A developer has expressed concerns that a decision over its plans to bring new homes and facilities to a town could be ‘undemocratic’.
Catesby Estates Ltd has recently submitted a planning application for a residential development on land adjacent to Campton and Ampthill Road in Shefford.
But it says it is concerned that local councillors may not get to decide whether the development is acceptable.
The plans include a substantial package of benefits, which it says should be considered at committee rather than a decision being made by planning officers via delegated powers. They include affordable housing, new sports pitches for community use and the provision of £1.4m of funding towards local community project. This is in addition to the requested S106 monies towards local infrastructure.
David Morris, Planning Director for Catesby Estates Ltd said: “We remain highly frustrated by the lack of dialogue with officers and councillors since the application has been submitted. The application has been met with a positive response from the local community and a substantial package of benefits has been included following pre-application feedback from the public and ward councillors.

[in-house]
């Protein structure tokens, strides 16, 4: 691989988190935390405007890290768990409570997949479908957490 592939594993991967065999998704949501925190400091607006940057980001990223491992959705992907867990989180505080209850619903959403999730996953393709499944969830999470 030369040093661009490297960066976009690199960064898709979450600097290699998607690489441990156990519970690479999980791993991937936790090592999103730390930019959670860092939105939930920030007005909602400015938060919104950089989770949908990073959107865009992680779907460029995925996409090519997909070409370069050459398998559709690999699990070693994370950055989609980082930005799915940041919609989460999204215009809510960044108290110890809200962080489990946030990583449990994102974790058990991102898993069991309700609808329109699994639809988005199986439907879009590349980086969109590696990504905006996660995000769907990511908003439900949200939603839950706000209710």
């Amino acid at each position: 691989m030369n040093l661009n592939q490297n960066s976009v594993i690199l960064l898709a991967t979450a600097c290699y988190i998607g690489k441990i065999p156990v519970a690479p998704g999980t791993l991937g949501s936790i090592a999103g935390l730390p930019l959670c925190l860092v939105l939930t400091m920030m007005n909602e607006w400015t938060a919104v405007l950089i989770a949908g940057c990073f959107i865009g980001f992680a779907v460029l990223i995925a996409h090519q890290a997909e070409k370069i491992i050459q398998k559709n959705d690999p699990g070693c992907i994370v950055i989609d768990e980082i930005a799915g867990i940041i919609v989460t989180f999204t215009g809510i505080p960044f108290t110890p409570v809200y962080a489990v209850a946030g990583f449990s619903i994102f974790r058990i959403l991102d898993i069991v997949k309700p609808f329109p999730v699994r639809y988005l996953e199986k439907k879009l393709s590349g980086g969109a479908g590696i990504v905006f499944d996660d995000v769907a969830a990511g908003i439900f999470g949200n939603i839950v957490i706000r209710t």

“We do not understand why such a substantial application may not be heard by the planning committee, particularly as it has the support of local organisations such as Shefford Saints Football Club and the Bedfordshire East Schools Trust.”
He added: “The wishes of local people should be at the heart of every planning decision, making the decision not to have this application heard at a planning committee, by elected members, undemocratic.
“It is extremely disappointing that the level of support, at local level, and the benefits associated with this proposed development have been ignored by Central Bedfordshire’s planning department. It should always be the case that planning officers advise, but democratically-elected members decide.
“Should this application be refused by delegated powers, tax payers’ money has been put at risk through a costly appeal process if Government Inspectors find the officers’ decision is flawed.”
Central Beds Council was unable to comment before the Chronicle went to press.